A speech-language degree opens doors to a diverse range of jobs and work environments all over the country. Given that the degree combines many of the satisfactions inherent in three helping professions — health care, education, and counseling — it can lead to a long and rewarding career that allows for personal growth, professional development and commitment to service.
“There are so many opportunities that you will never be bored,” enthuses Sancibrian. “You’ve got the flexibility of working for however long you want in an educational setting, and then you can switch and work in a health care setting. You can work with infants, you can work with children, you can work with adults.” In other words, it’s a career that can move in step with your own developing interests.
With the Bureau of Labor Statistics projecting jobs in speech and hearing science to grow faster than most jobs nationwide, Sancibrian believes that varied opportunities are abundant. “It’s such a great portable job because there will be openings in speech-language pathology wherever you go,” she assures.
As with many of the health professions, job market growth is being fueled in part by a booming senior population. As Sancibrian puts it, “We’ve got that whole group of baby boomers who are getting older and their health is good enough that they’re living longer — but also they’re going to start having some of the problems that come with age, like strokes, swallowing problems, or memory issues.” All these challenges require the expertise a speech-language-pathologist can provide.
And, because health care providers today are better able to diagnose developmental disorders and hearing problems, there’s also a growing need in early education for professionals with speech-language degrees. In addition, school enrollment nationwide is rising, and a larger overall pool of schoolchildren translates into a larger group needing help with speech and language problems.
You Can Get There from Here
The road to a career in speech-language pathology most typically begins with admission to a bachelor’s program in speech, language, and hearing science. The journey culminates with a state license and national certification, both of which require a master’s degree.
If you already have a bachelor’s degree in another academic area, it isn’t too late to get on the track to a career in speech, language, and hearing science. TTUHSC’s Master of Science in Speech-Language Pathology accepts students who have unrelated bachelor’s degrees, as long as they fulfill a number of prerequisite courses. Applicants with bachelor’s degrees in unrelated areas also have the option to enroll in the School of Health Professions’ second degree program, which allows students to complete a bachelor’s degree in speech, language, and hearing sciences in just one year. Admission to the program is very competitive and has both GPA requirements and prerequisite requirements in four areas including physical science, life science, behavioral/social science, and statistics.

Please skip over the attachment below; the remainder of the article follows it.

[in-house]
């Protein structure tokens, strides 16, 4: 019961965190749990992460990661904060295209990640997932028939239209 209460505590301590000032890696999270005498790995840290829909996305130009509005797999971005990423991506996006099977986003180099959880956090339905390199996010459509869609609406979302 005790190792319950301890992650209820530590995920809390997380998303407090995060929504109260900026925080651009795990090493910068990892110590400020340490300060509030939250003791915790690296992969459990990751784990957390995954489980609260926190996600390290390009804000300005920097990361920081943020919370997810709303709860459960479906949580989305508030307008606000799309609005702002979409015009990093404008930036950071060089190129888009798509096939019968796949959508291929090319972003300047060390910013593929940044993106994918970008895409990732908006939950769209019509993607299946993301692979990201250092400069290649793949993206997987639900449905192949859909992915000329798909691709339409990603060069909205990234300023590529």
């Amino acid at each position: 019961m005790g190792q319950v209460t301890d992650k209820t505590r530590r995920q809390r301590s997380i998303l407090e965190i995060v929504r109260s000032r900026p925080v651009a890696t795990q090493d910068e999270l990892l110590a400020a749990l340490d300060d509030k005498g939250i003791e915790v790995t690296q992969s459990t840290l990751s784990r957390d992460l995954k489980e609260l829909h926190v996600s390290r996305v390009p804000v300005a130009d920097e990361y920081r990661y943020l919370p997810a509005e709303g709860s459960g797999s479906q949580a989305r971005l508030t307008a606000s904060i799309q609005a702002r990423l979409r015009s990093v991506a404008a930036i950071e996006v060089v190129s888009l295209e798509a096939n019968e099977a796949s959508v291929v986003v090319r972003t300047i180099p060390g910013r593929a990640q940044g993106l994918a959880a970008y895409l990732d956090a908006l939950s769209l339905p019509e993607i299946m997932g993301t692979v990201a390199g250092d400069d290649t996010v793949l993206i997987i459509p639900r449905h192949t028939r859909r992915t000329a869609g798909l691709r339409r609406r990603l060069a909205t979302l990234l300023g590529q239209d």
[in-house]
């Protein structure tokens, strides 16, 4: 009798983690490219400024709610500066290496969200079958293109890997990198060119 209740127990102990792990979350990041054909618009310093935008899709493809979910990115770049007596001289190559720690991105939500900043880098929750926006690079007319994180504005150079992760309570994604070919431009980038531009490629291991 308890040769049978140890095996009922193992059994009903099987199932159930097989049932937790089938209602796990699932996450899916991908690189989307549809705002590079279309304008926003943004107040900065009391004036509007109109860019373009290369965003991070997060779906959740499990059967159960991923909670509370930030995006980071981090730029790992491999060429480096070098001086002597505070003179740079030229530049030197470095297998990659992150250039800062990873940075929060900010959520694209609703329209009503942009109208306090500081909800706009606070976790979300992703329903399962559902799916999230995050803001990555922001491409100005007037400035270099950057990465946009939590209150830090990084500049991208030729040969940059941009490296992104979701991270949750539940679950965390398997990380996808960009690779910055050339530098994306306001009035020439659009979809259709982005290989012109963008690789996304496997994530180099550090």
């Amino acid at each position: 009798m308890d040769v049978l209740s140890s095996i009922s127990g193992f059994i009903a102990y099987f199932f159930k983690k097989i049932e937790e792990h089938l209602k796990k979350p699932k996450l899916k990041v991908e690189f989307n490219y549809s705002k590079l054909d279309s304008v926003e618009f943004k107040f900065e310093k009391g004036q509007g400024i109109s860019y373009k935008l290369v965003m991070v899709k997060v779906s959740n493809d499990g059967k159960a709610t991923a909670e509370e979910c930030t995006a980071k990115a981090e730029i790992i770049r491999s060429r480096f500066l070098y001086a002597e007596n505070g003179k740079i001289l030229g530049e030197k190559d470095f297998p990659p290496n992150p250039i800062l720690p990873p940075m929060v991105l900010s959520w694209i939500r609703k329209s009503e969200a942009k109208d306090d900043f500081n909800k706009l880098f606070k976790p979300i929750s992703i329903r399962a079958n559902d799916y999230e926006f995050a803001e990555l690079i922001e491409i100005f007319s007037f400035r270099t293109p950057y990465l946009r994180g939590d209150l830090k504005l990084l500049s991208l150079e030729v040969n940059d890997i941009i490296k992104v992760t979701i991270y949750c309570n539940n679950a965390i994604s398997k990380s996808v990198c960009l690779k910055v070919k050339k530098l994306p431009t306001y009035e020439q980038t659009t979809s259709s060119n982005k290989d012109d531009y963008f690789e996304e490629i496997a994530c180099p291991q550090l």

The second degree bachelor’s program is an option worth exploring if you have the right academic background. Compared with simply enrolling in prerequisite courses, the second degree bachelor’s option has two big advantages: it fulfills requirements for application to a master’s program and, since it is a degree program, students are more eligible for financial aid and scholarships.
Sancibrian describes the master’s degree classes as diverse and she stresses that career changers are an asset to the program. “Some of our strongest students have come from other fields, and even fields you might not think about in relation to our profession. We’ve had students who have come from a background in business and from dance, and I like that because it increases the diversity and perspectives in our classes.”
Students in the program put into practice the skills they’re learning in the classroom by working in the School of Health Professions’ Speech-Language and Hearing clinic. The clinic serves the local community, and students treat patients under the supervision of faculty. Working in the clinic also gives students a chance to collaborate with classmates and faculty from other health care disciplines, such as occupational therapy, physical therapy, and medicine. “We have a great state-of-the-art facility, and the students and clinicians providing services are utilizing the most recent and advanced research,” says Hall. “For the master’s in speech-language pathology, the goal of the program is to develop truly great clinicians.”
If the variety, flexibility, and portability of a career in speech-language pathology appeal to you, visit the master’s program page for more information on application requirements, deadlines, and to learn more about our curriculum. If you have any questions, you can also email us at firstname.lastname@example.org or call, (806) 743-3220.